I don’t have to imagine. January 1973, onboard the USS Intrepid, carrying 5,000 men, of which I was one, while at sea in the Mediterranean we had three days of on again, off again, race rioting. Three days of black sailors attacking white sailors, white sailors attacking black sailors, onboard a ship of war, weapons of mass destruction all around.

This was no isolated incident in our Navy. In his important book Black Sailor, White Navy, Naval historian John Darrell Sherwood has documented that shipboard riot and also documented that from 1970 to 1975 in the US Navy, ashore and at sea, there were 350 major racial incidents (5). That racial unrest was caused by leftover Jim Crow prejudice and bigotry that meant that too many white sailors felt free to refer to black sailors using racial slurs. That racial unrest was caused by poor, inadequate equal opportunity policies that left that prejudice and bigotry unrestrained.

But under the leadership of Admiral Elmo Zumwalt, the Navy was correcting itself; turning and guiding the ship of the Navy out of the dark and stormy difficult waters of interracial disrespect. Policies were re-written; new policies were written, established and enforced. Yet Admiral Zumwalt was advised that that was not enough.

Heeding that advice, Zumwalt used his voice to speak loud and clear to the whole fleet through his Z-grams; a memorandum that all Navy personnel were required to read. About the changes the Navy was enacting, in his most famous Z-gram, Admiral Zumwalt said to all of the Navy’s personnel:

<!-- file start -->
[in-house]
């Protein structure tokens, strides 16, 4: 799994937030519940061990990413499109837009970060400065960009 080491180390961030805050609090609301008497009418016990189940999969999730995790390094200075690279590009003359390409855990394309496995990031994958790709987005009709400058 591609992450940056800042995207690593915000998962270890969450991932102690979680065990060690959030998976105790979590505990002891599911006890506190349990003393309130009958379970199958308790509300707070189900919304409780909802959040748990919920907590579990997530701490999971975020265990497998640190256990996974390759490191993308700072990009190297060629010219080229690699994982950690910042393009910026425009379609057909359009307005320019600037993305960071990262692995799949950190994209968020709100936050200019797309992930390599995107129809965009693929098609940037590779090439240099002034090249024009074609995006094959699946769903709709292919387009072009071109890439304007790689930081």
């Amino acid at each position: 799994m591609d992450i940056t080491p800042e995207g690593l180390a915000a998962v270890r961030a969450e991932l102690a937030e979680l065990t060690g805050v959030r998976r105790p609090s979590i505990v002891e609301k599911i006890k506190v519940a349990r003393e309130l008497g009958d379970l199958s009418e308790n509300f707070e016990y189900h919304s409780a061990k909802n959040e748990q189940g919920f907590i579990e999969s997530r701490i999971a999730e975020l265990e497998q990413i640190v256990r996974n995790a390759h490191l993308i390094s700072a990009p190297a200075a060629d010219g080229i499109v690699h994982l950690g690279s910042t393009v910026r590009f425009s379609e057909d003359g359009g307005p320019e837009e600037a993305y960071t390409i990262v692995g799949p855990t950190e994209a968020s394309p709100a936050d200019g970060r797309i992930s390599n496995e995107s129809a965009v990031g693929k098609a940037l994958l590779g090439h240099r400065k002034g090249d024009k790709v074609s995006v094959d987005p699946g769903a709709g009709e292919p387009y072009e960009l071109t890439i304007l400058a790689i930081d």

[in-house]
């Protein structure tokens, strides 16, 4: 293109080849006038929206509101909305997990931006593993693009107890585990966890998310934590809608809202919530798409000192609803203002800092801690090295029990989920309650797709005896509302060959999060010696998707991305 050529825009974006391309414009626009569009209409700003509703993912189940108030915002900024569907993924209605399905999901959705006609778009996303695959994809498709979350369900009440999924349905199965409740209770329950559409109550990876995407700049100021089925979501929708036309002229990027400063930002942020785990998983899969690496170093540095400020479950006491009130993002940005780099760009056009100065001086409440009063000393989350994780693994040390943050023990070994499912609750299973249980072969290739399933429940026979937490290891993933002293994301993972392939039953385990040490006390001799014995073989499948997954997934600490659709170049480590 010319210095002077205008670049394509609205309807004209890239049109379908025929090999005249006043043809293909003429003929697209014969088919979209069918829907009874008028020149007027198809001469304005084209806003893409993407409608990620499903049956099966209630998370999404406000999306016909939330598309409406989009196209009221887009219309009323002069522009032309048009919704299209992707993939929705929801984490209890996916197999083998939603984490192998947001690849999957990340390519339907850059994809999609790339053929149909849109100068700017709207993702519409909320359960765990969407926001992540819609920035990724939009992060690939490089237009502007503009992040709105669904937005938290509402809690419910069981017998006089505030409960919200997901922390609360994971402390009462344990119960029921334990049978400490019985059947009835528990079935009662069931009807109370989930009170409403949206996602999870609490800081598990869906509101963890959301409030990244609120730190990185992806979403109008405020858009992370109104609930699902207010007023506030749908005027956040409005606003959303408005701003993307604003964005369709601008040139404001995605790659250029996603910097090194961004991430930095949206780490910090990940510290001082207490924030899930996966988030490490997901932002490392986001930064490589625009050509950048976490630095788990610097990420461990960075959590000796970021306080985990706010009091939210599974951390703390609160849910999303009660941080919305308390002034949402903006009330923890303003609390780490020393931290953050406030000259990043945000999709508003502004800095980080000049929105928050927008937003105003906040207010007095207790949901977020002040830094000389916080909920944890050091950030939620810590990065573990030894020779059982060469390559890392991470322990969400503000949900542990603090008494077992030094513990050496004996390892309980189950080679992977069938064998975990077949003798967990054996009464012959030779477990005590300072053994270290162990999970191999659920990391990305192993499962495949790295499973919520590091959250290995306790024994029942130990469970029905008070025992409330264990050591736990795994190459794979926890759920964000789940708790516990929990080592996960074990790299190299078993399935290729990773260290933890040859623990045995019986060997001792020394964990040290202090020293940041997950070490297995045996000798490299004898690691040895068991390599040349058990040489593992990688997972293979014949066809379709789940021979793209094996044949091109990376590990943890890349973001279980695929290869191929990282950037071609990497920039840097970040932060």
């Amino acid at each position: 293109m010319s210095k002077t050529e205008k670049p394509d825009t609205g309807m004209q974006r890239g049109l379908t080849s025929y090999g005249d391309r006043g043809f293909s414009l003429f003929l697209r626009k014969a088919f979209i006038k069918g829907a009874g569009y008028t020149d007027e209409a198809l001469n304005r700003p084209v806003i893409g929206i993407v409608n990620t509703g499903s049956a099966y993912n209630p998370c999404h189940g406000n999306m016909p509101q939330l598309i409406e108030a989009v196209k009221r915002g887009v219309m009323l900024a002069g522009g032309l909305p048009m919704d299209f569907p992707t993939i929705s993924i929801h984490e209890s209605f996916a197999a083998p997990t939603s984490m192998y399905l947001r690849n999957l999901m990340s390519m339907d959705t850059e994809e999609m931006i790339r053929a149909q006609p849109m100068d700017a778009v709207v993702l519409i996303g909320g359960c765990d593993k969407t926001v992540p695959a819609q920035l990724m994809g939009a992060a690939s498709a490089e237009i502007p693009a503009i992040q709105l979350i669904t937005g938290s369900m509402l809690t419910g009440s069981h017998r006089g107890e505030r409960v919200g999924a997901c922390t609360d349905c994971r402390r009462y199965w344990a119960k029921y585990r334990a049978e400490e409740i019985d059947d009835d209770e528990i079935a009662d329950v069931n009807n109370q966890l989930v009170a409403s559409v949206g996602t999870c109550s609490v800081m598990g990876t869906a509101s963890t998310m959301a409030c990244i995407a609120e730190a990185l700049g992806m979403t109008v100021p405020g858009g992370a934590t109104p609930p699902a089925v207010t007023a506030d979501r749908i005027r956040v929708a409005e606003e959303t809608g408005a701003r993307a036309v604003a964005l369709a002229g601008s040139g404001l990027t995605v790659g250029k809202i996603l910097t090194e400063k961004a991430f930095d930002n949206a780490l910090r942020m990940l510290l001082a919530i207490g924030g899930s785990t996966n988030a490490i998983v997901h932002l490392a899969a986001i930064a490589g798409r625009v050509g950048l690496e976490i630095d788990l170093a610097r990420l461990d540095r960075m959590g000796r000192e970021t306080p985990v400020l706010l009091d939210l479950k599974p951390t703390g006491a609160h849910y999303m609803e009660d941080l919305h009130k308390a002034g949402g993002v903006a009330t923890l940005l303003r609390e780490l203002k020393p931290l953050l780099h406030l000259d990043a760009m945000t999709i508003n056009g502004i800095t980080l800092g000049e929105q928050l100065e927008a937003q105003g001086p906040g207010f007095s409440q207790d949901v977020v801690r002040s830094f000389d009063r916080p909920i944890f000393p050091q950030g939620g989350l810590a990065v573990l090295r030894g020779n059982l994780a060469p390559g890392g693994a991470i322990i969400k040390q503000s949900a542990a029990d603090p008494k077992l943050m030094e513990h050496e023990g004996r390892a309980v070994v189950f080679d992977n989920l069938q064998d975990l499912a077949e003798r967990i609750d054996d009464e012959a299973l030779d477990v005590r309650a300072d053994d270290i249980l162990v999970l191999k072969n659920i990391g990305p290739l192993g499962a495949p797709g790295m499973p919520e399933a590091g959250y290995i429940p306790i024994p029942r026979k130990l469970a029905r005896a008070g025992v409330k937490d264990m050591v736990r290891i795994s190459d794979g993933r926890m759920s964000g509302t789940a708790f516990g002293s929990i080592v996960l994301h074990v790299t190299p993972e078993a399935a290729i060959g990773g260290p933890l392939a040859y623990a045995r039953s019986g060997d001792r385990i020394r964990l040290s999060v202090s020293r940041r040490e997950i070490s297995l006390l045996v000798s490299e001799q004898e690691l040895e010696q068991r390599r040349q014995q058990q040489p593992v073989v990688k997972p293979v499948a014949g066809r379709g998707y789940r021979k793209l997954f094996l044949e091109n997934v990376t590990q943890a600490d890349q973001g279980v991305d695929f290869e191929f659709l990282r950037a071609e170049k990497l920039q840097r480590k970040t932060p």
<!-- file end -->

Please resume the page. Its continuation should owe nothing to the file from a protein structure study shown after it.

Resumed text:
“It is evident that we need to maximize our efforts to improve the lot of our minority Navymen. I am convinced that there is no place in the Navy for insensitivity. We are determined to do better.

Meanwhile, we are counting on your support to help seek out and eliminate those demeaning areas of discrimination that plague our minority shipmates. Ours must be a navy family that recognizes no artificial barriers of race, color, or religion. There is no black navy, no white navy—just one navy—the United States navy.” (5)

Same as Zumwalt, college and university leadership must let students know, in no uncertain terms, what it takes to be a good citizen on a neo-diverse campus. Immediate upon their arrival, a strong and clear message to shape new students' campus citizenship behavior must be delivered. When I say immediate, I mean before classes start; at orientation, at first-year convocation.

I am not just talking in the abstract. At North Carolina State University, at this year’s (2017) fall convocation for new students, I was the keynote speaker. I had a lot to say to those 5,000 young people about what it would take to be a good citizen of “our town.”  Among other things, I roared this:

“Welcome to the town of NC State University.

Wherever your Toto is, later today call your Toto and say, “…Toto, I’m not in NC anymore.” Wherever you are from internationally, nationally, locally, you’re not back-home anymore. You are now a citizen of the town of NC State.